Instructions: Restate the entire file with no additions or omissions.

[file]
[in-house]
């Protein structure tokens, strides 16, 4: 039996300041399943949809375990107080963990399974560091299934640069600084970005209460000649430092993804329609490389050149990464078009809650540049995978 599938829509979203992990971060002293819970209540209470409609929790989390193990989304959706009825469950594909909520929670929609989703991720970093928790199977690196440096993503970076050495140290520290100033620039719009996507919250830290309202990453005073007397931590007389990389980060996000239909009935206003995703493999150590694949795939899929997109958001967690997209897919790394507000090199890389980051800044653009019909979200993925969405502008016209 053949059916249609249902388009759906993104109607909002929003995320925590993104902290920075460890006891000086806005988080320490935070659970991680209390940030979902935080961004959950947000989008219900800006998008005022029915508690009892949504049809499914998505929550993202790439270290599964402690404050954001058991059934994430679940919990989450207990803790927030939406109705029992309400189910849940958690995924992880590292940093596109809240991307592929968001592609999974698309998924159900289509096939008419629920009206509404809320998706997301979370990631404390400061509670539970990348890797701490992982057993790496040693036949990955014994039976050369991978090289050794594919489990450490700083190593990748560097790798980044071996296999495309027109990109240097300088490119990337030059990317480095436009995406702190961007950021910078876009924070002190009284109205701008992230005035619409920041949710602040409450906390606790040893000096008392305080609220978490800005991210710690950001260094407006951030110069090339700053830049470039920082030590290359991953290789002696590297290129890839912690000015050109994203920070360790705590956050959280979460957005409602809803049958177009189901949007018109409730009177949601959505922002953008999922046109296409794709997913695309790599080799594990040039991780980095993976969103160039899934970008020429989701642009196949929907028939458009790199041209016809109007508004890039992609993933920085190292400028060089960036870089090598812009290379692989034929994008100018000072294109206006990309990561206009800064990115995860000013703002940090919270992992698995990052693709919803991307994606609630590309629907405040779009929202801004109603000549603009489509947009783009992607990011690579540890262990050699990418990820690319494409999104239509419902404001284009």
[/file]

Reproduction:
[in-house]
């Protein structure tokens, strides 16, 4: 039996300041399943949809375990107080963990399974560091299934640069600084970005209460000649430092993804329609490389050149990464078009809650540049995978 599938829509979203992990971060002293819970209540209470409609929790989390193990989304959706009825469950594909909520929670929609989703991720970093928790199977690196440096993503970076050495140290520290100033620039719009996507919250830290309202990453005073007397931590007389990389980060996000239909009935206003995703493999150590694949795939899929997109958001967690997209897919790394507000090199890389980051800044653009019909979200993925969405502008016209 053949059916249609249902388009759906993104109607909002929003995320925590993104902290920075460890006891000086806005988080320490935070659970991680209390940030979902935080961004959950947000989008219900800006998008005022029915508690009892949504049809499914998505929550993202790439270290599964402690404050954001058991059934994430679940919990989450207990803790927030939406109705029992309400189910849940958690995924992880590292940093596109809240991307592929968001592609999974698309998924159900289509096939008419629920009206509404809320998706997301979370990631404390400061509670539970990348890797701490992982057993790496040693036949990955014994039976050369991978090289050794594919489990450490700083190593990748560097790798980044071996296999495309027109990109240097300088490119990337030059990317480095436009995406702190961007950021910078876009924070002190009284109205701008992230005035619409920041949710602040409450906390606790040893000096008392305080609220978490800005991210710690950001260094407006951030110069090339700053830049470039920082030590290359991953290789002696590297290129890839912690000015050109994203920070360790705590956050959280979460957005409602809803049958177009189901949007018109409730009177949601959505922002953008999922046109296409794709997913695309790599080799594990040039991780980095993976969103160039899934970008020429989701642009196949929907028939458009790199041209016809109007508004890039992609993933920085190292400028060089960036870089090598812009290379692989034929994008100018000072294109206006990309990561206009800064990115995860000013703002940090919270992992698995990052693709919803991307994606609630590309629907405040779009929202801004109603000549603009489509947009783009992607990011690579540890262990050699990418990820690319494409999104239509419902404001284009």